Colleen Flanigan - Bridging Science and Art
2015/09/17
By : Emma Lane


One example of these exhibits was the Biorocker sculpture's presence in the Oregon Museum of Science and Industry (Portland), where the local community had provided hand-crocheted corals to represent the vibrant regrowth the boat sculpture was aiding in the sea. By encouraging people to decorate the boat Colleen was immersing them in the world of mineral accretion. It also replicated the beauty and delicacy of coral reefs, conveying the vulnerability that defined the coral crisis.

But the exhibit was not just a showcase of the Living Sea Sculpture, but an engaging dialogue with a representative of the sea. Another large part of Colleen's work is her alter-egos or, as she calls them 'interactivists'. For the living sea sculptures she dresses as Amphitrite, goddess of the sea. With no detail ignored she transforms herself into a mermaid-like, vibrant personality who openly engages with visitors to the exhibit. Like the sculptures themselves, this action transgresses the boundaries of performance and education. It cannot be clearly defined as one or the other, and this encourages dialogue in ways that may have been restricted by a different approach. A straight-laced educational talk would not capture the imagination of those present, but a show would not inform and do justice to the incredible technology behind it.

Amphitrite is an entity in her own right, and presents a relatable ambassador for the sea. Her presence is magical as she encourages visitors to immerse themselves in the wondrous nature of the sea. Colleen describes Amphitrite, and her other characters, as "art projects that light people up and open them to conversation"

Colleen transforms herself regularly into other characters, as representatives of other ecological issues she campaigns on behalf of. Miss Snail Pail was the first-born of the group, an activist who promotes healthy alternatives to pesticides. Her mission is to educate people about the harmful effects of poisoning snails and other 'pests' and provide new solutions. She chooses to eat the snails she encounters around her to avoid unnecessary harm and as a source of protein for herself. She then recycles the shells as art - "their empty shells filled with wax and wicks become escarglows to symbolize the ongoing cycle of life, death, and renewal"

Miss Snail Pail's popularity has been testament to the power of her simple message. While the novelty of her performance no doubt captures people's imagination, it is the educational aspects that holds their attention. She was the subject of a short documentary, 'On the Trail with Miss Snail Pail' and part of an installation in the 'Food as Activism' show at the Lab in San Francisco, among other things. The more exposure Miss Snail Pail received, the more people considered the alternatives to pesticides. Again, Colleen's combination of art, science and education captivated the public and shifted perceptions around our responsibilities to the world we live in.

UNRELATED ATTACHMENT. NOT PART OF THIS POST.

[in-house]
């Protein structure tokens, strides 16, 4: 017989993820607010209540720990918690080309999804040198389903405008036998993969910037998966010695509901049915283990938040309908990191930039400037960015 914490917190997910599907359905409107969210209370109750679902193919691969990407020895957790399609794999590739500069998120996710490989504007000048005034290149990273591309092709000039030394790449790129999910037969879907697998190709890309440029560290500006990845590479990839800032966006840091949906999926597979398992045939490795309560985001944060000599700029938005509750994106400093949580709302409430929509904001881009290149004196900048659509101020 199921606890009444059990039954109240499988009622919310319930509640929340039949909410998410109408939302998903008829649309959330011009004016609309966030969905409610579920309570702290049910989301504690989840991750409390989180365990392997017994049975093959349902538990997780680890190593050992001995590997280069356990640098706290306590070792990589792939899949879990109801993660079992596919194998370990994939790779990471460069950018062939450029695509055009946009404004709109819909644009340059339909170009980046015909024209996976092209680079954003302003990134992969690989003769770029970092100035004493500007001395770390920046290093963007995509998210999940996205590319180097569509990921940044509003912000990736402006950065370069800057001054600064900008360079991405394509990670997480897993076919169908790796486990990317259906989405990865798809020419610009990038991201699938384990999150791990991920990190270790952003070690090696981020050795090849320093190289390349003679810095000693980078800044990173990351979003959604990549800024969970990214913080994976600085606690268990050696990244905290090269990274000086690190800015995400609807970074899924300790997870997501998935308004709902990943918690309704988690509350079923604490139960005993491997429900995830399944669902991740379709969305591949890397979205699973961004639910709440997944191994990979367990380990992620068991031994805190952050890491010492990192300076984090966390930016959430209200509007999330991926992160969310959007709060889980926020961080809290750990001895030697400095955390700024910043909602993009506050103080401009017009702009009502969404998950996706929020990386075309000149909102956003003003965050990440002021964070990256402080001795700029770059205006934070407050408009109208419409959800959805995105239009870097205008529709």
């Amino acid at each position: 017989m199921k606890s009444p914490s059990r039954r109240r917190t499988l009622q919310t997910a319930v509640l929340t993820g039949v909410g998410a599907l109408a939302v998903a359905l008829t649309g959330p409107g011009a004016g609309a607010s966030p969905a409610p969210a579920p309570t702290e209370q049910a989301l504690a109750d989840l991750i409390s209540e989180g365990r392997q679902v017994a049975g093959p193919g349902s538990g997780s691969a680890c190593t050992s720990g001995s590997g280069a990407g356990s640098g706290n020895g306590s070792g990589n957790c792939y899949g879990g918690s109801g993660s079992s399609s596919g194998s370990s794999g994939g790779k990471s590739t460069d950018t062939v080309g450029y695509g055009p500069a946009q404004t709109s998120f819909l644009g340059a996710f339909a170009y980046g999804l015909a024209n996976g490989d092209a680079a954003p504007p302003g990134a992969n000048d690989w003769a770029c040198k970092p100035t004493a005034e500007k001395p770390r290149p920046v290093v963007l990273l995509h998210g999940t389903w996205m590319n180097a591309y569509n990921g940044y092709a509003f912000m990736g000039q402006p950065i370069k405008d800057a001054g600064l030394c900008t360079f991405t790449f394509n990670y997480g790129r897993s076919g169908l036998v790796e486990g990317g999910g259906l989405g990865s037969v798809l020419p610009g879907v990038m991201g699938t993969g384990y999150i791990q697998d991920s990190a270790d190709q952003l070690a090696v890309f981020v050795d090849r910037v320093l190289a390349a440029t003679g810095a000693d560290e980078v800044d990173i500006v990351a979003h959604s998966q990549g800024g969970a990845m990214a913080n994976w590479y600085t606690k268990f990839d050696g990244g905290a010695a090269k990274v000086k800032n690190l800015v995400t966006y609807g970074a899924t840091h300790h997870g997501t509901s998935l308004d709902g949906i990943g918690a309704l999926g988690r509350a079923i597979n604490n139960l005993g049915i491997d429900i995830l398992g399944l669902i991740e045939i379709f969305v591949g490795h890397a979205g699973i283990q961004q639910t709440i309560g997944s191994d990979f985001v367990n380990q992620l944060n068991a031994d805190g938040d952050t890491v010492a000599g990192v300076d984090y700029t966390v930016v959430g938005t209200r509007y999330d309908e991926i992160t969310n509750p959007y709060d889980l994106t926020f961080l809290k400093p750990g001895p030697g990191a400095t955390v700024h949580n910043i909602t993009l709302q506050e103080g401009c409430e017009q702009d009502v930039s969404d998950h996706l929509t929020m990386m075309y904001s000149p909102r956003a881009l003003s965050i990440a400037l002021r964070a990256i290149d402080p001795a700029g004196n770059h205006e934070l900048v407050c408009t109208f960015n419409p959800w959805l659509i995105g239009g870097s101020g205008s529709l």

TrashTara is the last of the trio, but by no means the least developed. Colleen describes her as a "compassionate deity of the dregs"following a similar vein to the other interactivists TrashTara advocates on behalf of those who can't.

Colleen had wanted to create a character to defend the environment against littering and pollution, but it wasn't until a trip to Bali in 2009 that she was christened. TrashTara is inspired by the Buddha Green Tara of enlightened activity. She does not set out to criticize or judge; rather she is captured by the complexity of the waste that has become a fabric of modern life.

The materials that decorate TrashTara have been collected since 2009 - a mixture of materials owned and found, brought together to convey the eclectic and unique nature of human consumption. Since 2014 she has roamed Manhattan in search of materials and individuals that will shape and form her existence. TrashTara is "trash neutral" according to Colleen, and is more interested in understanding the conflict between "waste and excess, abundance and consumption". She is yet another performance that evokes a new approach to combating environmental issues - one that is compassionate to people as well as the earth.

Colleen's passions were recognised when she was asked to become a TED Talks fellow in 2009 . This opened up a new platform to introduce others to her work and her unique way style of activism. Staying true to her previous projects she did these events as Amphitrite. In April 2012 she was part of TedxMonterey "Sea Change", a series of talks and presentations about the innovative work being done to combat environmental issues around the world.

It is the relationship between art and science that both defines and fails Colleen Flanigan's work. She is an artist who works at the cutting edge of science and technology, yet she refuses to alienate or judge those who come to learn about her work. The projects she gets involved in combat serious issues that could define future generation's experiences with the environment, yet she brings magic and awe to everything she does. Her interactivist personalities represent a new type of relationship with the earth - compassionate, determined and whimsical. By refusing to limit her achievements she has opened up a dialogue for people all over the world. As her mission continues it grows stronger thanks to its enchanting ethos. No one is unwelcome at one of Colleen's exhibits; her aim is to incite the same unrestricted passion in others that she has held true to her work for more than a decade.
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